How to describe your really good pull request

4 min read

Throughout my whole career I've been receiving some really good feedbacks on how I described and organize my pull requests from colleagues and managers. I'm not especial or better than anyone, in fact, most of the teams I had the opportunity to work had a well established step by step guide on how to write descriptions. So why so many good feedbacks? what do I do different? A couple of weeks ago I started thinking about it, and I decided to write this post with a few points on how I see PRs as part of my job.

Treat PRs description as documentation

Imagine your team received a bug notification, a PR that was merged 6 months ago is causing the issue. Your first reaction is to open the PR for more context, the code changed was 1 line changed with no tests and the description looks close to something like that:

At this point you wanna cry, I know! I would too. hide the paing meme

I faced this situation so many times during my career regardless if it was a bug or a feature, that I just started seeing my PRs descriptions as documentation and time saver. As a really good documentation my expectation is that it answers as many questions as I can have at any point, such as:

When I think about good documentation, the best docs I read put me in the right context by telling me the why and how, assuming I'm a stranger and not the creator of the creature. Always assume whoever is reading don't know as much as you do.

Engage your readers

This point requires time to understand your audience/team, but as soon as you know what engage more, go for it! With time and feedback you start to understand your team's preferences and improve on top of it, does my audience prefer long texts vs videos? or maybe they will like some charts explaining flows. Whatever it is, do it!

Engaging documentations are well organized, won't require hours of uninterrupted attention, shows its value at the beginning and make people want to finish because it is easy to follow. Recently I received a very cool feedback, and it wasn't even related to my PRs but the way I communicate, it feels relevant to share though:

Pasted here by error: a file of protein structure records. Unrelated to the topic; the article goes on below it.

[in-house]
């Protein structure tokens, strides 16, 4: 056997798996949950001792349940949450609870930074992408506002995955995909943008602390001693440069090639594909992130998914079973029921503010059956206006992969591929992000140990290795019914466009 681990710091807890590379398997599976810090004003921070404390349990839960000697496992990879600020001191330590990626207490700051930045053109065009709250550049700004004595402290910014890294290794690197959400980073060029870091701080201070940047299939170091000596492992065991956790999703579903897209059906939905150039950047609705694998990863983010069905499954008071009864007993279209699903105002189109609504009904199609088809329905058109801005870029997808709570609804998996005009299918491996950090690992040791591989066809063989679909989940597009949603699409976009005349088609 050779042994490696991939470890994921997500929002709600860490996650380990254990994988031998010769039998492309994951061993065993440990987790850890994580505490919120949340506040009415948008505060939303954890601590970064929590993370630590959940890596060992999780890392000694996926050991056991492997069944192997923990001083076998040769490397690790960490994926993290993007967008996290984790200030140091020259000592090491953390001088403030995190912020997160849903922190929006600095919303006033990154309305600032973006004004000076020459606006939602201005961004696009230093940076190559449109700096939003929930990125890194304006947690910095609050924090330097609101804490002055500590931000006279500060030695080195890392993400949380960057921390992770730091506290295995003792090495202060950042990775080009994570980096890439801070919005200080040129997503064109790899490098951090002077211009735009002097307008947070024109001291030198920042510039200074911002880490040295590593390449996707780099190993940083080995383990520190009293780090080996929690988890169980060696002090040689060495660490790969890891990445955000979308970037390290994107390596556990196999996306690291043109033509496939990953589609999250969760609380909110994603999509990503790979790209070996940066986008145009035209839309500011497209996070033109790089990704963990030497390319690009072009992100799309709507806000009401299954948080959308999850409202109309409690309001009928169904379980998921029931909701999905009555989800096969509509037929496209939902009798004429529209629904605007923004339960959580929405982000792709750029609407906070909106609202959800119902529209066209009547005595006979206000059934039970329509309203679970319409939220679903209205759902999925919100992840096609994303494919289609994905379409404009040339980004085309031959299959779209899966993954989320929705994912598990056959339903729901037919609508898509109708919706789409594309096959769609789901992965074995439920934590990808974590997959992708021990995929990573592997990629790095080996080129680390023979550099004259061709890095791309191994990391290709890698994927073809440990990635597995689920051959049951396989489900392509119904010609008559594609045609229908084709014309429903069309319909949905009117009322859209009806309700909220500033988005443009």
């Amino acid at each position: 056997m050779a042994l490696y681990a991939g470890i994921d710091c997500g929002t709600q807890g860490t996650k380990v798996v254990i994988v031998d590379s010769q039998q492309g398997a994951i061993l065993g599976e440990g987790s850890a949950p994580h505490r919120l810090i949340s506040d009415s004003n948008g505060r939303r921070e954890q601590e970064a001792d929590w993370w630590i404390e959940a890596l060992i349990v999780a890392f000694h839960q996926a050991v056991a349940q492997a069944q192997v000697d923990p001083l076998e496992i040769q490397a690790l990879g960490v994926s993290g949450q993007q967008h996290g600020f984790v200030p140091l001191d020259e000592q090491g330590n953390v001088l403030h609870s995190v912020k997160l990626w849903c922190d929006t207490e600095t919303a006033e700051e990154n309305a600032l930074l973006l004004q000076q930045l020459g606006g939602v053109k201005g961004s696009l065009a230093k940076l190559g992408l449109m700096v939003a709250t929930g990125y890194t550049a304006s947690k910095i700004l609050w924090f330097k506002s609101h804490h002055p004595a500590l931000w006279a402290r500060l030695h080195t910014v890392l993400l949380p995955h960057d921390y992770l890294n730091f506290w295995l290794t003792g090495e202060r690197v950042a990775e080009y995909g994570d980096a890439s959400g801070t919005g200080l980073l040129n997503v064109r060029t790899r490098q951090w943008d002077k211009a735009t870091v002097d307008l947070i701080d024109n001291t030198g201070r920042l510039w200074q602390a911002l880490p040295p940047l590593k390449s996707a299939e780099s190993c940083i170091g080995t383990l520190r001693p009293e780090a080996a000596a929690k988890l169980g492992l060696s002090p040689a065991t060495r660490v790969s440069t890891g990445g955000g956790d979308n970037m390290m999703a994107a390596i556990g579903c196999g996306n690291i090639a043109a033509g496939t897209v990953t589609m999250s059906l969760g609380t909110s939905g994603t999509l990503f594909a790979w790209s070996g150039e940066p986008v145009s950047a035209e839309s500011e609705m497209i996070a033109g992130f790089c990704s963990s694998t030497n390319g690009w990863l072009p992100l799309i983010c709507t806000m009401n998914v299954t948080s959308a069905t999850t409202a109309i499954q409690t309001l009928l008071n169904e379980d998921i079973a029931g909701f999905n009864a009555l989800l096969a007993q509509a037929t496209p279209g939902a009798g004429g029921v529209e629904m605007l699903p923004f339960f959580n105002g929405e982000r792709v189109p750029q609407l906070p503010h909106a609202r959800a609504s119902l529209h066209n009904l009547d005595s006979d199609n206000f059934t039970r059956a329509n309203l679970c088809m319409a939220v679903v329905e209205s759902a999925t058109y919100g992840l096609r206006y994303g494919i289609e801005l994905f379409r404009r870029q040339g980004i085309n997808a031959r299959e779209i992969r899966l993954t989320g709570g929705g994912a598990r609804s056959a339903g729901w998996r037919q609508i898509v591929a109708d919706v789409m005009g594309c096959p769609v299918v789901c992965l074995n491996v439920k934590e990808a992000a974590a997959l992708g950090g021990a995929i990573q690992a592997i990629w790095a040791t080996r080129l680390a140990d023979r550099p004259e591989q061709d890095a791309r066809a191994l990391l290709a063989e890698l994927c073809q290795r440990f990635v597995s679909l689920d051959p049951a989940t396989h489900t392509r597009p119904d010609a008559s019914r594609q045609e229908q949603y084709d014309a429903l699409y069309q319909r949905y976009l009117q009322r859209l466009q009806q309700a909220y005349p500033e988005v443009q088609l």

"I checked that support link you posted. Always love reading your solutions and the questions/answers format, it's like a conversation making it easy to understand." - from an amazing person I have the pleasure to work with. ❤️

Be your worst reviewer - in the good way.

Always review your PRs before sharing with your team and be critical, at the end of the day you are the best person that knows your limits and how good you can delivery something. Always question your decisions, does this code really makes sense? what could I do better here? what would I suggest if this wasn't my own code and if I would suggest it, why I haven't done it already?

Add comments to lines/functions/files you think your team will have questions. Use this strategy to guide the reviewers to the points in the code you might not be sure about and want feedback, be ahead of them and respect your colleagues time by using their time wisely.

Let's be honest everyone is busy, and quite often code review time is not considered when discussing the team's capability of committing to delivering a feature or fixing a bug. Avoiding back and forth and being as clear as possible is a way to show you respect your reviewers and you are trying to do your best work.

Hope I gave you some insights on how to improve your daily work with PRs 👋

Diel's avatar, the image contains a border that will be full when the scroll of the page is done